The context

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What is the definition of "human trafficking" ?

The trafficking of human beings, more often called "human trafficking" is a commerce in which individuals, often very poor and isolated, find themselves at the mercy of traffickers who "sell" them to exploiters. The transaction is based on an unequal power relationship, lies, and false promises of financial gain. The victim, with insufficient education or information, accepts the promise of work or marriage without suspecting the fate that awaits them.

There are an infinite number of situations, each person has their story. However the causes are the same in each case.
A person who is extremely poor possesses only one resource, themselves. In a fraudulent context they believe that they are selling their capacity to work, whereas the employer is buying the person. The children who are dependent on the decisions of their parents find themselves in an even more difficult situation.

Who is concerned by this trafficking of human beings ?

Each year more than 2 million people fall into the trap, are sent to another region or another country, without papers and without work contracts. 80% of them are sexually exploited, the others are modern-day slaves condemned to forced labor, compounded by psychological and even sexual harassment, with violence of all sorts entrapping them in the role of victim, from which it is difficult to escape.

On average victims are 13 years old.

 


Giri, emigrated to India, sold by her uncle.

Rescued from India at the age of 16, Giri (an assumed name), now 30 years old, is the director of the Nepalese organization struggling against trafficking. She created the organization with 15 other young girls trapped in Bombay and sexually exploited as she was. 5 of them have died of AIDS. "When I was 5, my family went to live on a farm in India. Everything went well until I was 14; 

my uncle arranged my marriage against my will and against the will of my parents. One day I was alone at home, a man arrived, declared that he had paid for me and raped me. My parents fled with me. But I was pregnant. Until the birth of my son, in spite of our difficult situation, life was alright. Then a Nepalese farmer who was part of our group of seasonal workers drugged me and sold me to a brothel. For 6 months I was forced to prostitute myself. Following a raid by the police of Bombay I was freed along with 500 other young girls and placed in a shelter for a year. The conditions were hard; we were mistreated daily, but Nepal refused to reintegrate us because we had no identification papers and thus no proof of our nationality. It was necessary for the media and the non-profits to intervene so that we could return to Nepal.".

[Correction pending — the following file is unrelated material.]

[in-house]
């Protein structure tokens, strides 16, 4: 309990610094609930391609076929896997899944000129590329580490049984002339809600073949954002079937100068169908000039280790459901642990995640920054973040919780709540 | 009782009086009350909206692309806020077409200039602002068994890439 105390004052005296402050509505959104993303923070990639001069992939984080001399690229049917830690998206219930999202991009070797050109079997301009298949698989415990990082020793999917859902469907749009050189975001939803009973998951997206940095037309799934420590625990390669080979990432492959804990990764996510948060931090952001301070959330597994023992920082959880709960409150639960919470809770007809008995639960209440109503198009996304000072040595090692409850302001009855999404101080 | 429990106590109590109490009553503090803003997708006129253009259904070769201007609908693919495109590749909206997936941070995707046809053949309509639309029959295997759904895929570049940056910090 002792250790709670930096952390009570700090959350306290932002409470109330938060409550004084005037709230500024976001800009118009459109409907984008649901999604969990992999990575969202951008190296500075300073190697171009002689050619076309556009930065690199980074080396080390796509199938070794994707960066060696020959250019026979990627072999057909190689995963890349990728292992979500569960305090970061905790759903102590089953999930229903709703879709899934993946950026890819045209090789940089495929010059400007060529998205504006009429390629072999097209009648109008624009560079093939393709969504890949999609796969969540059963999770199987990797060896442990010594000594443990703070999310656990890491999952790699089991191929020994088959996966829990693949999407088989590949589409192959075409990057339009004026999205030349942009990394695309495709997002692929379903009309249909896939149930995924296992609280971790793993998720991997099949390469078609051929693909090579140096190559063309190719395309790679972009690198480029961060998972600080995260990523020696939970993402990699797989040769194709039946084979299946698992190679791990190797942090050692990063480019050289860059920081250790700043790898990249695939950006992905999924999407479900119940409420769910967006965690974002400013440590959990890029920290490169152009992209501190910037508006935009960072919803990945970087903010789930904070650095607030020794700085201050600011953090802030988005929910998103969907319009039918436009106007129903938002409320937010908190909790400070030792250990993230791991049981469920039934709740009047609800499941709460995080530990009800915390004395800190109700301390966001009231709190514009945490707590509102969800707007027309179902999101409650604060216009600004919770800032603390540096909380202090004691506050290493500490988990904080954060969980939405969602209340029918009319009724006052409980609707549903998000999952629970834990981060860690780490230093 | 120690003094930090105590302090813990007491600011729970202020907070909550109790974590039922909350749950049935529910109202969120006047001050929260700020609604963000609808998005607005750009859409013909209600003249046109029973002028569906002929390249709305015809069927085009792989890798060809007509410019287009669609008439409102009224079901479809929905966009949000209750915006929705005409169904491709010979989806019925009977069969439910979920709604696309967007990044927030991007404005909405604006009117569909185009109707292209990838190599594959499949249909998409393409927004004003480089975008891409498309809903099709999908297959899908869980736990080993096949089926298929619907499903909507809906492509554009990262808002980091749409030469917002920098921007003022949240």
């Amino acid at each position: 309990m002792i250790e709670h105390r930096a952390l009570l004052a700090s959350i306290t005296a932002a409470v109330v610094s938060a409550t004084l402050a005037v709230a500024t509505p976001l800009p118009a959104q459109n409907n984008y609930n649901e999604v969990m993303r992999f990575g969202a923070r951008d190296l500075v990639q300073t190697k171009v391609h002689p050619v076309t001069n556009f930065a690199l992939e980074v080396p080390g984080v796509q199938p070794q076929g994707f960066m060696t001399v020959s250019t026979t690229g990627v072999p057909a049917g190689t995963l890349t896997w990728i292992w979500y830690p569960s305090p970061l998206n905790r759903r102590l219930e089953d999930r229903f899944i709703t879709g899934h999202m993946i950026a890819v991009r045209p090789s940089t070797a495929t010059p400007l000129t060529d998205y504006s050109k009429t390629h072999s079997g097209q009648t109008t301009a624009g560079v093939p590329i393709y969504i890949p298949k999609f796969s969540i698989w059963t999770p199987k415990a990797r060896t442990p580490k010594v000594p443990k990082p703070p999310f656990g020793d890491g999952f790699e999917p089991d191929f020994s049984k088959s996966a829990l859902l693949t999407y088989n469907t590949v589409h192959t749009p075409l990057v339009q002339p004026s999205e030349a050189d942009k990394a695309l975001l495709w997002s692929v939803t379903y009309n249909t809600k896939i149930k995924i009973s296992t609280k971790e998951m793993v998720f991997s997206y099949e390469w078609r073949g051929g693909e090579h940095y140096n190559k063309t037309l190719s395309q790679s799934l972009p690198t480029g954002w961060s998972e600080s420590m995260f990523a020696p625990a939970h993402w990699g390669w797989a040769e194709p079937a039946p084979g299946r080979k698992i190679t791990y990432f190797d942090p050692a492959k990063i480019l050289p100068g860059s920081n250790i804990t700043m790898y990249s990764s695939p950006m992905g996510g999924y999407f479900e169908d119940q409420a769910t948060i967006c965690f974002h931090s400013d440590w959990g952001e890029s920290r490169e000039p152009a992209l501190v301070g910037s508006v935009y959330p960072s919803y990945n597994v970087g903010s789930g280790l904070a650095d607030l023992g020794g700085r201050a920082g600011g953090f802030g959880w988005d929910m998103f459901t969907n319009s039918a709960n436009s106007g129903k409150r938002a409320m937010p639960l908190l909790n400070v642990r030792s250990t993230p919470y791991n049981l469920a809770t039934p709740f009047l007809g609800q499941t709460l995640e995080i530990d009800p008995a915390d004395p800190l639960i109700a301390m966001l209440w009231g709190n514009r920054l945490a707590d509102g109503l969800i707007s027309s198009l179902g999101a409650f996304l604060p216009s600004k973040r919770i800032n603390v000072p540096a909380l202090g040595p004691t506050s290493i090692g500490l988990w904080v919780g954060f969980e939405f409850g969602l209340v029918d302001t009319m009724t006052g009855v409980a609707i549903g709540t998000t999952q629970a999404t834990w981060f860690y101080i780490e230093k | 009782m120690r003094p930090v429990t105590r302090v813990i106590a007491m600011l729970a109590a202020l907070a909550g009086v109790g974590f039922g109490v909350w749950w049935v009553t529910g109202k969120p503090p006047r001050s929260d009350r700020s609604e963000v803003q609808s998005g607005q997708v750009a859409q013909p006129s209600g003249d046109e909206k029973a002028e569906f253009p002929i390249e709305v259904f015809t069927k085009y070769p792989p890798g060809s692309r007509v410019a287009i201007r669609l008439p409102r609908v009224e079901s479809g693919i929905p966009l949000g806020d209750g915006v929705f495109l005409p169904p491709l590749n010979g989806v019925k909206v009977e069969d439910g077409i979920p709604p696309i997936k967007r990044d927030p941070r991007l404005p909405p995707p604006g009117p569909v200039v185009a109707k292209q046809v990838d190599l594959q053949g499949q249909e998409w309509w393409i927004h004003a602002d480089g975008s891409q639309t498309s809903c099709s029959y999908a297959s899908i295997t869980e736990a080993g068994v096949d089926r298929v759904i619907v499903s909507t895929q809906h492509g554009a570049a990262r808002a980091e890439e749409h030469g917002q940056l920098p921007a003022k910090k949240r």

What are the causes of this huge and growing phenomenon?

  • An extremely profitable commerce: the commerce in human being, in constant expansion, generates more than 30 billion dollars in profits per year! It is growing faster than the traffic in arms and in drugs.
  • The existence of supply: the residents of regions where poverty is endemic, vulnerable children and women who are already victims of domestic violence, families impacted by the absence of job opportunities and revenues.
  • The existence of demand: in most countries sexual services are sought after; this violence is supported by permissive attitudes towards prostitution. Violence is seen as common-place, sexual services are widely accessible through the internet with the idea that "anything can be bought or sold", making the commerce of human beings easy and tolerable.
  • Lack of resources for public institutions, especially in countries where state structures are fragile or non-existent..

How to fight back?

Planète Enfants has developed a global approach and interventions adapted to each population addressed.

>> To find out more

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